She was moved to a nursing home, and there were several difficult MONTHS. Again with a constant desire to go home that we could all completely understand, she fought being in the home, was subject to dramatic mood swings, had multiple physical challenges, and fell three or more times due to balance.
During this time there were doctor’s visits, and in fact, I even took her to a scheduled appointment at the hospital for a CT scan. NOW, I know that this scan was most likely associated with SOME DOCTOR SOMEWHERE considering her current brain health, affiliated with her progression in dementia. At the time we had no idea what the CT scan was for – or frankly, which doctor was even looking at it.
A side note that I will come back to over the course of the next several weeks or entries - It is astounding how LITTLE information is clear and simple with the entire nursing home process. I mean, REALLY. You will not believe it. Every day, I felt like – What? You Are Kidding Me.
During this time there were also meetings with the nursing home personnel, of which many were - from my perspective - completely unproductive. There were repeated requests from the family to adjust medications – most of which were ignored. There was continued shock at the lack of care – and continued appreciation for the care that was provided. There were arguments and deep divisions among the children and the family.
And then, one evening, she fell out of bed and broke her pelvis.
She was taken to the hospital, then after about three days, back to the nursing home.
(SideBar. DH’s dad (her husband, duh) was approached by the nursing home when she was moved to the hospital, indicating that he needed to agree to give up her bed in the home or be charged $100/night. He was also told that he needed to come to the nursing home and get her possessions.
The children, of course, were stunned – and no communication came to those with Medical Power of Attorney or familial responsibility.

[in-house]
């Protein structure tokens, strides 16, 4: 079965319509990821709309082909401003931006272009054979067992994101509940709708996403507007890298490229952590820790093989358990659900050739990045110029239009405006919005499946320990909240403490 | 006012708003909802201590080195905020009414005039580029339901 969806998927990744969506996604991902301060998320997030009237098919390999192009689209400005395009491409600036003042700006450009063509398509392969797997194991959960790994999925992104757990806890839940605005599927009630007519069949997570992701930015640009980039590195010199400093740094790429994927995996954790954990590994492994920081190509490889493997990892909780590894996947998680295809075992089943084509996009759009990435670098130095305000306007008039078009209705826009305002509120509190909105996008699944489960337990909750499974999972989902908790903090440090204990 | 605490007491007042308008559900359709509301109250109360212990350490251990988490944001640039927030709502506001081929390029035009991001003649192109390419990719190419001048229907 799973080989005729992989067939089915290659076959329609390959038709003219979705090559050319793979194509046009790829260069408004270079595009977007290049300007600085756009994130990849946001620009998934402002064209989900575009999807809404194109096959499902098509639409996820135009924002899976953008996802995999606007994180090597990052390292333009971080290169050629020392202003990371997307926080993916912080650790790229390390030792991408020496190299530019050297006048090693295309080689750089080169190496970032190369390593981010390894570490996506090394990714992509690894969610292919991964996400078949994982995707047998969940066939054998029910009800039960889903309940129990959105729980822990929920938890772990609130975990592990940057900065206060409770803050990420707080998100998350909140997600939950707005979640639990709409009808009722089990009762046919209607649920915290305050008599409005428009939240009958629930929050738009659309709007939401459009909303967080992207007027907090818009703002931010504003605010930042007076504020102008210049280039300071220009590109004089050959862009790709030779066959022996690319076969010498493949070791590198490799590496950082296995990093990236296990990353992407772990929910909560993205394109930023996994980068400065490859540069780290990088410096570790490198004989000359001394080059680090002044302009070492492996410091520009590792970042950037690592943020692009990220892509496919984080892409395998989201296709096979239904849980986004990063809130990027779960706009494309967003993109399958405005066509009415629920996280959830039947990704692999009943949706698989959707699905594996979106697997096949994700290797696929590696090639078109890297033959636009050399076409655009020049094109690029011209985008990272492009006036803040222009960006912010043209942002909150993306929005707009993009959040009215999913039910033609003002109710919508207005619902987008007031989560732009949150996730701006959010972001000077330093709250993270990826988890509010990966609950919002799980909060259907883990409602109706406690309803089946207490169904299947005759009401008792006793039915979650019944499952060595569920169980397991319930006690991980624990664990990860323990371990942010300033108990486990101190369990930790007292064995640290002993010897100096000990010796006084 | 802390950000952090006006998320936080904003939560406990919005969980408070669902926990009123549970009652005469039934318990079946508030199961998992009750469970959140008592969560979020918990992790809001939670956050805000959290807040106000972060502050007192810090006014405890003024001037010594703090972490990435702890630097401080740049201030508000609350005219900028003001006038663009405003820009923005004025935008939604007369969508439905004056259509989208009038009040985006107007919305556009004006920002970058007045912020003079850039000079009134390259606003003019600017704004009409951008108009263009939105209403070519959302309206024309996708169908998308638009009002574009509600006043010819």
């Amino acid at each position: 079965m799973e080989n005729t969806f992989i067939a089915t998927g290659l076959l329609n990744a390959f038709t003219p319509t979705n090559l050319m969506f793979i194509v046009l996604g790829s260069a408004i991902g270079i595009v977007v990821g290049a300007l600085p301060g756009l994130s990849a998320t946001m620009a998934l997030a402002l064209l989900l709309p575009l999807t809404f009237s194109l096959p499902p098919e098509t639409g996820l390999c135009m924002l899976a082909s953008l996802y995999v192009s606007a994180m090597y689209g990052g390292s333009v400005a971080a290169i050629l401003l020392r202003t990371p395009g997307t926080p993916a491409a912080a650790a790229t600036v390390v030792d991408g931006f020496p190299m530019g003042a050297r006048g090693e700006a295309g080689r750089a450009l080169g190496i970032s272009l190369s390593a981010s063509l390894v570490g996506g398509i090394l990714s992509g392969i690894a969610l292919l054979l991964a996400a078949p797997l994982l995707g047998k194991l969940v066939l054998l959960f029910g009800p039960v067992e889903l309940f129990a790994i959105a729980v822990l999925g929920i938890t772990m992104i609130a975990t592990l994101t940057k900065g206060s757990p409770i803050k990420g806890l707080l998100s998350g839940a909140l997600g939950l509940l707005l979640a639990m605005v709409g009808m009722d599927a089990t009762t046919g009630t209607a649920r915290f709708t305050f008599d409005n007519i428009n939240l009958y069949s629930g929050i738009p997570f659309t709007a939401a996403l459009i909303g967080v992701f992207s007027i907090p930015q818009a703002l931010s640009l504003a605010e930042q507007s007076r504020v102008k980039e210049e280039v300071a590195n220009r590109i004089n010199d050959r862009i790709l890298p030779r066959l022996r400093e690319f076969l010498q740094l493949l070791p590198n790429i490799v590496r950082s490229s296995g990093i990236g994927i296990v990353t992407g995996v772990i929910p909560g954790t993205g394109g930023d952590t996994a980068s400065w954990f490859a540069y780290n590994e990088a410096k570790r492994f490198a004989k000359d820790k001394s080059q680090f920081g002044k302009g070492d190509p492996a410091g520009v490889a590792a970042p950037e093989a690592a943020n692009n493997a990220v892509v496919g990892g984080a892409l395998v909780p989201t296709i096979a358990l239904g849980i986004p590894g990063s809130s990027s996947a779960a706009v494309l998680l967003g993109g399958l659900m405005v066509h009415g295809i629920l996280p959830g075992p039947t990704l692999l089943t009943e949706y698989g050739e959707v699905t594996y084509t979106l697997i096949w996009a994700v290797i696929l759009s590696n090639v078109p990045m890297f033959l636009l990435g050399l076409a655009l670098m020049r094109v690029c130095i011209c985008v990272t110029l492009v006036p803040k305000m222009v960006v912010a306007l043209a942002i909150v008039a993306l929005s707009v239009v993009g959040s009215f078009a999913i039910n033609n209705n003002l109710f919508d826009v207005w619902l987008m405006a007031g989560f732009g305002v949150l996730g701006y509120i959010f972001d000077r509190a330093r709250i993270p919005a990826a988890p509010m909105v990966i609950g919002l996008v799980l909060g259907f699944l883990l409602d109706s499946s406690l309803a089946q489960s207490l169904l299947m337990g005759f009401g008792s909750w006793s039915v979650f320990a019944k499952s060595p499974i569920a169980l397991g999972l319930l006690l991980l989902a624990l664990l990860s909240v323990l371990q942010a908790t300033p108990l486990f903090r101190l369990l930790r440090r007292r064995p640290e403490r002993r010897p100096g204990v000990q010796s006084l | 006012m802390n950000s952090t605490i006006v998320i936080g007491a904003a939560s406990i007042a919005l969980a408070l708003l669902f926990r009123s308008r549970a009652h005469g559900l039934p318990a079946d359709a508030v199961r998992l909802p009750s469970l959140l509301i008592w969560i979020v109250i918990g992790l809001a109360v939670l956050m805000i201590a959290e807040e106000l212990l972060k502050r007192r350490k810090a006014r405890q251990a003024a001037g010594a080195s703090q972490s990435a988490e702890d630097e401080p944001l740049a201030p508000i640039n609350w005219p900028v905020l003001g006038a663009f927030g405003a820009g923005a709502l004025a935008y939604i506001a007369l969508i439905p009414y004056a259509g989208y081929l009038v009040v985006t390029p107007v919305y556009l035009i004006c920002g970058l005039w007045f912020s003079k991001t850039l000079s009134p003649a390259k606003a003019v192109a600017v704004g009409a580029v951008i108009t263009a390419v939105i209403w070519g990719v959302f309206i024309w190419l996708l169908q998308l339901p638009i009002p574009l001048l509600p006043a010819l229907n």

Over the next day or so as we were trying to understand all that was really going on, albeit from a distance, it seemed like there were no clear answers. Did she have a room to go back to at the nursing home? Did the process need to start again for her to get a room? Was she being charged $100/night?
And then, on the evening of the third day, DH called the hospital to check on his mom – and was told that she was no longer a patient at the hospital. WHAT????? (See, here I am – REALLY? Are You Kidding Me?)
After lots of calls here and there, we determined that no one in the family had been called, but that she had been released back to the Nursing Home!)
Now she was in pain and unable to move. Six weeks in bed, with very limited movement, had an unbelievable impact on her interaction, her engagement, her interest, her vocabulary, and her abilities. She lost weight. She stopped doing things for herself.
Now, her pelvis is completely healed. The “bone” doctor indicates that she should have no bone problems going forward – that her bones are very strong and should she fall, she may have much more resilience than expected. Nice!
However, the dementia has apparently increased. She cries often and for no noticeable reason. She is obviously very distressed. Is this due to medication? Who knows.
The family asked for a change in the assigned doctor. Finally, week before last, that happened. The new doctor came and did a face to face assessment. He recommended that we have hospice come and do an assessment, or consider “palliative care.”
DH submitted with request for a review by Hospice. Once the hospice doctor met and completed an assessment, the diagnosis was (for the first time) clearly shared with the family – “End Stage Dementia.”
Fundamentally, I understand that her initial fall impacted her arm and her brain. I realize that her dementia is related to brain damage. I also believe strongly that being “institutionalized” has in no uncertain terms hastened her decline. My heart is breaking for my husband, for his siblings, for his father, and most of all, for his dear mother in this most difficult of predicaments.